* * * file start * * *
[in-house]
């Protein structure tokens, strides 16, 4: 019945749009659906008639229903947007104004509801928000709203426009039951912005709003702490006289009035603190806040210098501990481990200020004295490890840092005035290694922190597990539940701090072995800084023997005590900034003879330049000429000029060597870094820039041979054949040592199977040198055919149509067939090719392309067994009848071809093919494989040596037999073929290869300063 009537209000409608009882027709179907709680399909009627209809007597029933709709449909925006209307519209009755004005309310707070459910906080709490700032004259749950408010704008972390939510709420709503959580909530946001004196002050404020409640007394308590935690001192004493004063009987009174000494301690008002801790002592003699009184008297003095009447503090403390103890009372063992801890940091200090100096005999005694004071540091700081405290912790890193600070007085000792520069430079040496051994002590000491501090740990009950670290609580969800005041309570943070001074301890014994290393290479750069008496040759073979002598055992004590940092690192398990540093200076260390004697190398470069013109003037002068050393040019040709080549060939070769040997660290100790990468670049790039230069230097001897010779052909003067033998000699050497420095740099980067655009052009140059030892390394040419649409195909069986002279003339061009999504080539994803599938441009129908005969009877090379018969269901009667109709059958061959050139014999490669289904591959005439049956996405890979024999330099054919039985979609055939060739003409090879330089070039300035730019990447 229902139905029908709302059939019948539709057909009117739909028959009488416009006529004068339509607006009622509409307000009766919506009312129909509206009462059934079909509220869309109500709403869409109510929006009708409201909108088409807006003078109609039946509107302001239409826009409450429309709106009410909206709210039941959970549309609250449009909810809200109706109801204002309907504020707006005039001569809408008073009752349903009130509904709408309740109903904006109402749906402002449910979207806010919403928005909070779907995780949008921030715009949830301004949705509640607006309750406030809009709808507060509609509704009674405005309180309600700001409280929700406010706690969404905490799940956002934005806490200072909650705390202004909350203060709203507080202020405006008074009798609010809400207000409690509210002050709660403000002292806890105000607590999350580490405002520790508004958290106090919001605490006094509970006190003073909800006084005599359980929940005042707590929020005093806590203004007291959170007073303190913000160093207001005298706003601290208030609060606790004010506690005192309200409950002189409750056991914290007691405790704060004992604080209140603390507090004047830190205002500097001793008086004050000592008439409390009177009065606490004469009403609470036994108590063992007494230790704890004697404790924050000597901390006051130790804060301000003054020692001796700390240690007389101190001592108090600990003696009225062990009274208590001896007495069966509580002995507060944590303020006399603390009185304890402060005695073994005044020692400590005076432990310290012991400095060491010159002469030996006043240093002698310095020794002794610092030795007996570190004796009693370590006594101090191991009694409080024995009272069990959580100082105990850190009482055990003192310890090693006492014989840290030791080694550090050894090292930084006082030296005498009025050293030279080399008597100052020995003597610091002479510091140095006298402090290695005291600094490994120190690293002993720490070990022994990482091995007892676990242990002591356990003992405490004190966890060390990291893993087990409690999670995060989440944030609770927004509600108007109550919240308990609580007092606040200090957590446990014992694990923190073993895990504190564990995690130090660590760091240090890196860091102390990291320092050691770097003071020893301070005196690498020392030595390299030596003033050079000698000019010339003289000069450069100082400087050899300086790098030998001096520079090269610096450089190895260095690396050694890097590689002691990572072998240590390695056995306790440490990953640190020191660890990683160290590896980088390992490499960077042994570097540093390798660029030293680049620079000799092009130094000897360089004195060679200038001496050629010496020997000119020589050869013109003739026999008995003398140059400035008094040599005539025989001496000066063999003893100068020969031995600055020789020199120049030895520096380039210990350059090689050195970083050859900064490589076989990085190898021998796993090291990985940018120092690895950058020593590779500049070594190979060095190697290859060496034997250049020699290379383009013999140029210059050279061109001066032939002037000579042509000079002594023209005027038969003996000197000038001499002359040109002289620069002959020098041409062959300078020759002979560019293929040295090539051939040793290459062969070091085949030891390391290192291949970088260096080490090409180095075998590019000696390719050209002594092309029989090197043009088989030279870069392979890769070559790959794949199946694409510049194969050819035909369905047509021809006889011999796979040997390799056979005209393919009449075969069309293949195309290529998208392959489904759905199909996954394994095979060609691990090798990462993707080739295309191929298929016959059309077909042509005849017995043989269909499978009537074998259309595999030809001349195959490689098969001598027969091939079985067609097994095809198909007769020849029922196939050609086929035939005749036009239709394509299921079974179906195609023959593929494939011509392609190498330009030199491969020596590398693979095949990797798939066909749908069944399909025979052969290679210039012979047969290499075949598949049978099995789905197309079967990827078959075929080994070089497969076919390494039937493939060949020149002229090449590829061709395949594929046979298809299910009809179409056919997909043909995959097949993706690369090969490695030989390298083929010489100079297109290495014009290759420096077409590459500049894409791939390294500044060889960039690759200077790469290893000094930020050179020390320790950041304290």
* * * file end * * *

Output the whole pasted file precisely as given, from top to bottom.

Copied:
[in-house]
């Protein structure tokens, strides 16, 4: 019945749009659906008639229903947007104004509801928000709203426009039951912005709003702490006289009035603190806040210098501990481990200020004295490890840092005035290694922190597990539940701090072995800084023997005590900034003879330049000429000029060597870094820039041979054949040592199977040198055919149509067939090719392309067994009848071809093919494989040596037999073929290869300063 009537209000409608009882027709179907709680399909009627209809007597029933709709449909925006209307519209009755004005309310707070459910906080709490700032004259749950408010704008972390939510709420709503959580909530946001004196002050404020409640007394308590935690001192004493004063009987009174000494301690008002801790002592003699009184008297003095009447503090403390103890009372063992801890940091200090100096005999005694004071540091700081405290912790890193600070007085000792520069430079040496051994002590000491501090740990009950670290609580969800005041309570943070001074301890014994290393290479750069008496040759073979002598055992004590940092690192398990540093200076260390004697190398470069013109003037002068050393040019040709080549060939070769040997660290100790990468670049790039230069230097001897010779052909003067033998000699050497420095740099980067655009052009140059030892390394040419649409195909069986002279003339061009999504080539994803599938441009129908005969009877090379018969269901009667109709059958061959050139014999490669289904591959005439049956996405890979024999330099054919039985979609055939060739003409090879330089070039300035730019990447 229902139905029908709302059939019948539709057909009117739909028959009488416009006529004068339509607006009622509409307000009766919506009312129909509206009462059934079909509220869309109500709403869409109510929006009708409201909108088409807006003078109609039946509107302001239409826009409450429309709106009410909206709210039941959970549309609250449009909810809200109706109801204002309907504020707006005039001569809408008073009752349903009130509904709408309740109903904006109402749906402002449910979207806010919403928005909070779907995780949008921030715009949830301004949705509640607006309750406030809009709808507060509609509704009674405005309180309600700001409280929700406010706690969404905490799940956002934005806490200072909650705390202004909350203060709203507080202020405006008074009798609010809400207000409690509210002050709660403000002292806890105000607590999350580490405002520790508004958290106090919001605490006094509970006190003073909800006084005599359980929940005042707590929020005093806590203004007291959170007073303190913000160093207001005298706003601290208030609060606790004010506690005192309200409950002189409750056991914290007691405790704060004992604080209140603390507090004047830190205002500097001793008086004050000592008439409390009177009065606490004469009403609470036994108590063992007494230790704890004697404790924050000597901390006051130790804060301000003054020692001796700390240690007389101190001592108090600990003696009225062990009274208590001896007495069966509580002995507060944590303020006399603390009185304890402060005695073994005044020692400590005076432990310290012991400095060491010159002469030996006043240093002698310095020794002794610092030795007996570190004796009693370590006594101090191991009694409080024995009272069990959580100082105990850190009482055990003192310890090693006492014989840290030791080694550090050894090292930084006082030296005498009025050293030279080399008597100052020995003597610091002479510091140095006298402090290695005291600094490994120190690293002993720490070990022994990482091995007892676990242990002591356990003992405490004190966890060390990291893993087990409690999670995060989440944030609770927004509600108007109550919240308990609580007092606040200090957590446990014992694990923190073993895990504190564990995690130090660590760091240090890196860091102390990291320092050691770097003071020893301070005196690498020392030595390299030596003033050079000698000019010339003289000069450069100082400087050899300086790098030998001096520079090269610096450089190895260095690396050694890097590689002691990572072998240590390695056995306790440490990953640190020191660890990683160290590896980088390992490499960077042994570097540093390798660029030293680049620079000799092009130094000897360089004195060679200038001496050629010496020997000119020589050869013109003739026999008995003398140059400035008094040599005539025989001496000066063999003893100068020969031995600055020789020199120049030895520096380039210990350059090689050195970083050859900064490589076989990085190898021998796993090291990985940018120092690895950058020593590779500049070594190979060095190697290859060496034997250049020699290379383009013999140029210059050279061109001066032939002037000579042509000079002594023209005027038969003996000197000038001499002359040109002289620069002959020098041409062959300078020759002979560019293929040295090539051939040793290459062969070091085949030891390391290192291949970088260096080490090409180095075998590019000696390719050209002594092309029989090197043009088989030279870069392979890769070559790959794949199946694409510049194969050819035909369905047509021809006889011999796979040997390799056979005209393919009449075969069309293949195309290529998208392959489904759905199909996954394994095979060609691990090798990462993707080739295309191929298929016959059309077909042509005849017995043989269909499978009537074998259309595999030809001349195959490689098969001598027969091939079985067609097994095809198909007769020849029922196939050609086929035939005749036009239709394509299921079974179906195609023959593929494939011509392609190498330009030199491969020596590398693979095949990797798939066909749908069944399909025979052969290679210039012979047969290499075949598949049978099995789905197309079967990827078959075929080994070089497969076919390494039937493939060949020149002229090449590829061709395949594929046979298809299910009809179409056919997909043909995959097949993706690369090969490695030989390298083929010489100079297109290495014009290759420096077409590459500049894409791939390294500044060889960039690759200077790469290893000094930020050179020390320790950041304290």